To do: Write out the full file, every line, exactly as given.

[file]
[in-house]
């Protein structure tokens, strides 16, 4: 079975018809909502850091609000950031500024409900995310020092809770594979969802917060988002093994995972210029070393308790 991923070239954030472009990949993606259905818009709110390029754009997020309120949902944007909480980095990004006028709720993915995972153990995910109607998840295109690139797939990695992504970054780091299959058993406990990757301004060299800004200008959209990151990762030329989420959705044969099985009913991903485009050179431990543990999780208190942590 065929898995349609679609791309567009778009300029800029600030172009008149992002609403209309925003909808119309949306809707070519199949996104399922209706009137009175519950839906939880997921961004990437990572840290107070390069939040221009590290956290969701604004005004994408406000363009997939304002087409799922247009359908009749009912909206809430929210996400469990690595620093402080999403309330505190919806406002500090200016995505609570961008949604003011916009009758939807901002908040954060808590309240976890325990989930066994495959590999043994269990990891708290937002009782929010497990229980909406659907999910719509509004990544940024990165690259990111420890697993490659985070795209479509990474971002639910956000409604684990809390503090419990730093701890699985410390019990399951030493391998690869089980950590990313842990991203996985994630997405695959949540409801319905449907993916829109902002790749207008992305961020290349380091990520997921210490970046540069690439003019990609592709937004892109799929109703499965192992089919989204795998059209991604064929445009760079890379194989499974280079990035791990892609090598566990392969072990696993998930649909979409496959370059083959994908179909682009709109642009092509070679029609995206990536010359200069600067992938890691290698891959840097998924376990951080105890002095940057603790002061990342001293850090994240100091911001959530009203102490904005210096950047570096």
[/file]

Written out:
[in-house]
């Protein structure tokens, strides 16, 4: 079975018809909502850091609000950031500024409900995310020092809770594979969802917060988002093994995972210029070393308790 991923070239954030472009990949993606259905818009709110390029754009997020309120949902944007909480980095990004006028709720993915995972153990995910109607998840295109690139797939990695992504970054780091299959058993406990990757301004060299800004200008959209990151990762030329989420959705044969099985009913991903485009050179431990543990999780208190942590 065929898995349609679609791309567009778009300029800029600030172009008149992002609403209309925003909808119309949306809707070519199949996104399922209706009137009175519950839906939880997921961004990437990572840290107070390069939040221009590290956290969701604004005004994408406000363009997939304002087409799922247009359908009749009912909206809430929210996400469990690595620093402080999403309330505190919806406002500090200016995505609570961008949604003011916009009758939807901002908040954060808590309240976890325990989930066994495959590999043994269990990891708290937002009782929010497990229980909406659907999910719509509004990544940024990165690259990111420890697993490659985070795209479509990474971002639910956000409604684990809390503090419990730093701890699985410390019990399951030493391998690869089980950590990313842990991203996985994630997405695959949540409801319905449907993916829109902002790749207008992305961020290349380091990520997921210490970046540069690439003019990609592709937004892109799929109703499965192992089919989204795998059209991604064929445009760079890379194989499974280079990035791990892609090598566990392969072990696993998930649909979409496959370059083959994908179909682009709109642009092509070679029609995206990536010359200069600067992938890691290698891959840097998924376990951080105890002095940057603790002061990342001293850090994240100091911001959530009203102490904005210096950047570096």